The European Parliament voted on January 16, 2018 for a ban on the controversial fishing practice of electric pulse fishing, in which electrically charged lines are dragged just above the sea floor, stunning marine life up into trawling nets. The Members of the European Parliament (MEPs), the only directly elected body to represent the European Union (EU), voted 402 to 232 in favor of the ban.
The Canadian seal slaughter began off the coast of Newfoundland this year on March 28th. This is two weeks earlier than usually allowed, as climate change is affecting the seal population. With disappearing ice, Canadian seal hunters are worried that there will be fewer seal pups to hunt, so the Canadian government has allowed the killing of pups as young as 4 weeks this year instead of the usual 6.
The federal Wildlife Services program killed 2.7 million animals in 2016. In its annual “kill report,” the agency data shows that 1.6 million of the 2.7 million deaths were of native wildlife species. Wildlife Services maintains that it “manages the damages” caused by so-called invasive species, yet less than half of the animals in the report are actually considered invasive. The Center for Biological Diversity asserts that of the almost 3 million animals killed yearly, many are unintentional kills that include household pets.
Is supporting animal rights terrorism? Is nonviolent activism terrorism? According to some interpretations of the Animal Enterprise Terrorism Act (AETA), they are.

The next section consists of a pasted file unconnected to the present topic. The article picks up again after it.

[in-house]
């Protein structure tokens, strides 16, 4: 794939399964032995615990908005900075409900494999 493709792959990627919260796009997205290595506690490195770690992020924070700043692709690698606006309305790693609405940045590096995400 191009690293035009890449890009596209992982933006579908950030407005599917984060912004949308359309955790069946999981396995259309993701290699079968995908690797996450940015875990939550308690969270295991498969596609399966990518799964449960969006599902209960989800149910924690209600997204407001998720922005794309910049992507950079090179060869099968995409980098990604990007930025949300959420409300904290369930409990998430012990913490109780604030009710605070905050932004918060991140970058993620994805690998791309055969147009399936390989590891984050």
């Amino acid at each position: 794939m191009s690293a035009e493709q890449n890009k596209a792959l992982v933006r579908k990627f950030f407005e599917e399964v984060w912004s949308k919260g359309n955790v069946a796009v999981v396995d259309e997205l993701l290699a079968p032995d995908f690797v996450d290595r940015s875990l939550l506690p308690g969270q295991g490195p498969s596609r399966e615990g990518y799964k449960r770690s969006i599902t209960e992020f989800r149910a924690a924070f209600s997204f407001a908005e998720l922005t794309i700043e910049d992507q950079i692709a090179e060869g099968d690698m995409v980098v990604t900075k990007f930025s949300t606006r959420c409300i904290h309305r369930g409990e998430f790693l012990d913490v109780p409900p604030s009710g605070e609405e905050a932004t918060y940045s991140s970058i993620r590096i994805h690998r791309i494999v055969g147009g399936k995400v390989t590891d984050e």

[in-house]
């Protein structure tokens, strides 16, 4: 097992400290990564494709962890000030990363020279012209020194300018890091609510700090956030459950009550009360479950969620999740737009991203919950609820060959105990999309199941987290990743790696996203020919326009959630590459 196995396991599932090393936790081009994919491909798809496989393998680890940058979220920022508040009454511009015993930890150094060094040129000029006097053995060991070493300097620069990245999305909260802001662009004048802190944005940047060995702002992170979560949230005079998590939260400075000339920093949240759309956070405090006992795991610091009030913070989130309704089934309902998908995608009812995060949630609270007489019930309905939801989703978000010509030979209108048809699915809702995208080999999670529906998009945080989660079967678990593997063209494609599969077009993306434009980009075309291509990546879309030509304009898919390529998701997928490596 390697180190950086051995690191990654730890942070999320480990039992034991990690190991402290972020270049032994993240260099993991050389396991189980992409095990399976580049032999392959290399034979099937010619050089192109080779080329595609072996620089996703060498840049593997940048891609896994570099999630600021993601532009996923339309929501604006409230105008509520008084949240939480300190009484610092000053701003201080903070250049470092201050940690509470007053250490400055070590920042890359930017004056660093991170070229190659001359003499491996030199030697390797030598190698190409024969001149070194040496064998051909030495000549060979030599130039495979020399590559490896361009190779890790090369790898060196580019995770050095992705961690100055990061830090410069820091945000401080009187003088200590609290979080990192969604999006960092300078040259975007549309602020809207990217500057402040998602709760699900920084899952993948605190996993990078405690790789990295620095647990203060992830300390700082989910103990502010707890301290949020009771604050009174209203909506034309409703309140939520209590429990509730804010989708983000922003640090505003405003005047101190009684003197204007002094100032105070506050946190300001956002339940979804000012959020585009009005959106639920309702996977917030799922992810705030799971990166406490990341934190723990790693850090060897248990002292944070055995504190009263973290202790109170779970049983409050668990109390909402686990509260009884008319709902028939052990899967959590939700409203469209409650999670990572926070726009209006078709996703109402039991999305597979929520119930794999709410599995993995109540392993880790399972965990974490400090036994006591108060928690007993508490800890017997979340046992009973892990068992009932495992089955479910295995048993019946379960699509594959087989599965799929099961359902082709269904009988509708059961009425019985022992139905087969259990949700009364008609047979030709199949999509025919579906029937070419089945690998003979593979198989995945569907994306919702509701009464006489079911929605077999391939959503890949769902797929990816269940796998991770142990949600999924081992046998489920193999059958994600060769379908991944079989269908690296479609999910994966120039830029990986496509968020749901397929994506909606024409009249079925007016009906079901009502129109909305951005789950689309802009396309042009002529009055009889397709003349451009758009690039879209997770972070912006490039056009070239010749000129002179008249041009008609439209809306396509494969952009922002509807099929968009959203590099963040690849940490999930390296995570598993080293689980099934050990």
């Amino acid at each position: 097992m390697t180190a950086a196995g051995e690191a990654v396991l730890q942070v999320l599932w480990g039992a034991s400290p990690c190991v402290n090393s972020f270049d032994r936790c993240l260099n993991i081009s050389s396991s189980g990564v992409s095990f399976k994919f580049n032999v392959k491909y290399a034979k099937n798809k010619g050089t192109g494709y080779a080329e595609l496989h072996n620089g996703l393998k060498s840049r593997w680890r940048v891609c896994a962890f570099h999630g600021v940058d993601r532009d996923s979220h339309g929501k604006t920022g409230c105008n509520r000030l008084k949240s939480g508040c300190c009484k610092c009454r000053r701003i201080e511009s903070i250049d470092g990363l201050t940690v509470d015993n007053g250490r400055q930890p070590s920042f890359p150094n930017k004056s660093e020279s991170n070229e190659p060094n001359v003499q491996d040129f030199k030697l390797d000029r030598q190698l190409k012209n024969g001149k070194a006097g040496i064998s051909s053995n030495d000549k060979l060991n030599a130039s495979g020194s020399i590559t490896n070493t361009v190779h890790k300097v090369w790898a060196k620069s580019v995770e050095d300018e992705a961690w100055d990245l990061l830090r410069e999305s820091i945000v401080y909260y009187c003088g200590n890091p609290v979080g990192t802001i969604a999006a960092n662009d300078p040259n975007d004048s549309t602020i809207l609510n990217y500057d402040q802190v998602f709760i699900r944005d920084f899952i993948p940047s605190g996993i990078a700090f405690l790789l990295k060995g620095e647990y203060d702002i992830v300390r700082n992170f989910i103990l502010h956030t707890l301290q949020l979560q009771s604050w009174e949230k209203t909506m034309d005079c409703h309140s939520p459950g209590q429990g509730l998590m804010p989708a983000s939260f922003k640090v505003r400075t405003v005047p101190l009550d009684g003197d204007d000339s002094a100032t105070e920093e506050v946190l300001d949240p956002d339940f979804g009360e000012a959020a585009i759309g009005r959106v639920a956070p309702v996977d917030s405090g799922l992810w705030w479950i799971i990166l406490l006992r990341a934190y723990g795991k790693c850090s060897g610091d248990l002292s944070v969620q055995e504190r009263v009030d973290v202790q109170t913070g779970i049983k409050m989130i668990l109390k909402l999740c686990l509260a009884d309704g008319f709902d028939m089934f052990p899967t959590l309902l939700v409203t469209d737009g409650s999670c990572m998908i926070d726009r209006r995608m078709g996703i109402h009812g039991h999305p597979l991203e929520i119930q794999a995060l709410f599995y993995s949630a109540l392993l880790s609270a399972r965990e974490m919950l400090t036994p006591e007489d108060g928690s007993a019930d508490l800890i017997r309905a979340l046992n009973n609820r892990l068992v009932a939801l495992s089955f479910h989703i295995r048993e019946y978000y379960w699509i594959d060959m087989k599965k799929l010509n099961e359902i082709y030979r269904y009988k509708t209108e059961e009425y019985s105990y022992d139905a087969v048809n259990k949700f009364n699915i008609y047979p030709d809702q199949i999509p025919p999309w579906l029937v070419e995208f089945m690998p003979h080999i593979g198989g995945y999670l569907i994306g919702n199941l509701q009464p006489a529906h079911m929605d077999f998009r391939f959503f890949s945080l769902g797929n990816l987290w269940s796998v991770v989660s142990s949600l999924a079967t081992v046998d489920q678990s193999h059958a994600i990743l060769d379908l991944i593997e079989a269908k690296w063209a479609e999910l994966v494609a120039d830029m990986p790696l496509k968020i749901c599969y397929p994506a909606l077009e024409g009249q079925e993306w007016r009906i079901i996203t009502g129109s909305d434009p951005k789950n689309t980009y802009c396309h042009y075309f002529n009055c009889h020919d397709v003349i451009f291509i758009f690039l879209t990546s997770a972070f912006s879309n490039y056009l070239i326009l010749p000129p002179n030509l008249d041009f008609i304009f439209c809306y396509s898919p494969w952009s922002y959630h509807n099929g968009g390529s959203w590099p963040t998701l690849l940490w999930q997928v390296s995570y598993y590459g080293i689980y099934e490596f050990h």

On April 1st, 2017, the Position of Chief Executive Officer of the Humane Party Rotates from Clifton Roberts to Shelley Harrison
During his first speech to Congress, President Trump announced that he would be forming a new committee focused on publishing criminal acts committed by immigrants, legal and illegal. VOICE, Victims of Immigration Crime Engagement, can be viewed as the Trump administration’s latest attempt to taint the public’s opinion of immigrants and create discord between “us” and “them.”
In our world now, what is needed most of all is for humans to coexist with all forms of life, especially human animals and non-human animals. Working together instead of against each other would allow the planet to rebuild and become healthier than it has been in years.
The U.S. Department of Agriculture’s (USDA) new website hides animal welfare data, “based on our commitment to being transparent, remaining responsive to our stakeholders’ informational needs, and maintaining the privacy rights of individuals.”
Here the USDA uses language to proclaim the exact opposite of its action.
Does Sonny Perdue’s nomination contradict what the position itself should ideally represent or will the former governor surprise us by transferring his generosity toward domesticated animals to the millions of farm animals whom he will now oversee as Secretary of Agriculture?